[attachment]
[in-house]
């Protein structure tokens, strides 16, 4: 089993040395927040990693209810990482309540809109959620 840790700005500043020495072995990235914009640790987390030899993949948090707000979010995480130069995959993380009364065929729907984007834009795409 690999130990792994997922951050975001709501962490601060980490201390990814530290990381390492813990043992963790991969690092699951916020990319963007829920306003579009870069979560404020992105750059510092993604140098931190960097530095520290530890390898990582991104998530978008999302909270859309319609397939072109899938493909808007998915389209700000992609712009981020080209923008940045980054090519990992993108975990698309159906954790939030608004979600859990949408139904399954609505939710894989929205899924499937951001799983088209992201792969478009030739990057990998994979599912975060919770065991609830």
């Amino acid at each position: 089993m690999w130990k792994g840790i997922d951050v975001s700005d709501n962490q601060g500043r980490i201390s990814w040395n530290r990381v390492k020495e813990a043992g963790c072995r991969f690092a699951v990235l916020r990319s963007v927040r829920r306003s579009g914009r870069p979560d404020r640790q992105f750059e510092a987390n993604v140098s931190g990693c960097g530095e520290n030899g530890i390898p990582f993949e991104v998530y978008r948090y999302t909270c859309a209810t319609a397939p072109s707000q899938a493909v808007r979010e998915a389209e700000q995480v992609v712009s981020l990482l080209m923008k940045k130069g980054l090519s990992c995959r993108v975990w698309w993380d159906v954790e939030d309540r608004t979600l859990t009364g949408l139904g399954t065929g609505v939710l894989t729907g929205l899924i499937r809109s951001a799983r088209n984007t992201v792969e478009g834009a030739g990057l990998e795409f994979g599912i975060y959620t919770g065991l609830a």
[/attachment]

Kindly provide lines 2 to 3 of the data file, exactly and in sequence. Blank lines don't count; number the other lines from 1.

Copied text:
């Protein structure tokens, strides 16, 4: 089993040395927040990693209810990482309540809109959620 840790700005500043020495072995990235914009640790987390030899993949948090707000979010995480130069995959993380009364065929729907984007834009795409 690999130990792994997922951050975001709501962490601060980490201390990814530290990381390492813990043992963790991969690092699951916020990319963007829920306003579009870069979560404020992105750059510092993604140098931190960097530095520290530890390898990582991104998530978008999302909270859309319609397939072109899938493909808007998915389209700000992609712009981020080209923008940045980054090519990992993108975990698309159906954790939030608004979600859990949408139904399954609505939710894989929205899924499937951001799983088209992201792969478009030739990057990998994979599912975060919770065991609830």
């Amino acid at each position: 089993m690999w130990k792994g840790i997922d951050v975001s700005d709501n962490q601060g500043r980490i201390s990814w040395n530290r990381v390492k020495e813990a043992g963790c072995r991969f690092a699951v990235l916020r990319s963007v927040r829920r306003s579009g914009r870069p979560d404020r640790q992105f750059e510092a987390n993604v140098s931190g990693c960097g530095e520290n030899g530890i390898p990582f993949e991104v998530y978008r948090y999302t909270c859309a209810t319609a397939p072109s707000q899938a493909v808007r979010e998915a389209e700000q995480v992609v712009s981020l990482l080209m923008k940045k130069g980054l090519s990992c995959r993108v975990w698309w993380d159906v954790e939030d309540r608004t979600l859990t009364g949408l139904g399954t065929g609505v939710l894989t729907g929205l899924i499937r809109s951001a799983r088209n984007t992201v792969e478009g834009a030739g990057l990998e795409f994979g599912i975060y959620t919770g065991l609830a």